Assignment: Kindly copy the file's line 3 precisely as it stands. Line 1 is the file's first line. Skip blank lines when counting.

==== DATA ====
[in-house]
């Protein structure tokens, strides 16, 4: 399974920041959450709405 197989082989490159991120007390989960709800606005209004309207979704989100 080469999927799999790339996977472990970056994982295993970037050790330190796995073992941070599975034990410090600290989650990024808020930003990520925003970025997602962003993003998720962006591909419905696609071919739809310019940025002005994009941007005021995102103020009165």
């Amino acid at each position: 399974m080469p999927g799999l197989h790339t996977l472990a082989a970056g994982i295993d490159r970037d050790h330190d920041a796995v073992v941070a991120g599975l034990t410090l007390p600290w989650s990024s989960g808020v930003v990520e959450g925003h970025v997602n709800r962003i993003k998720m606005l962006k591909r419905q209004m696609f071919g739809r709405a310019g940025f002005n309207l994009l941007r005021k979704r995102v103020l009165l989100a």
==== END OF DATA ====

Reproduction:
């Amino acid at each position: 399974m080469p999927g799999l197989h790339t996977l472990a082989a970056g994982i295993d490159r970037d050790h330190d920041a796995v073992v941070a991120g599975l034990t410090l007390p600290w989650s990024s989960g808020v930003v990520e959450g925003h970025v997602n709800r962003i993003k998720m606005l962006k591909r419905q209004m696609f071919g739809r709405a310019g940025f002005n309207l994009l941007r005021k979704r995102v103020l009165l989100a």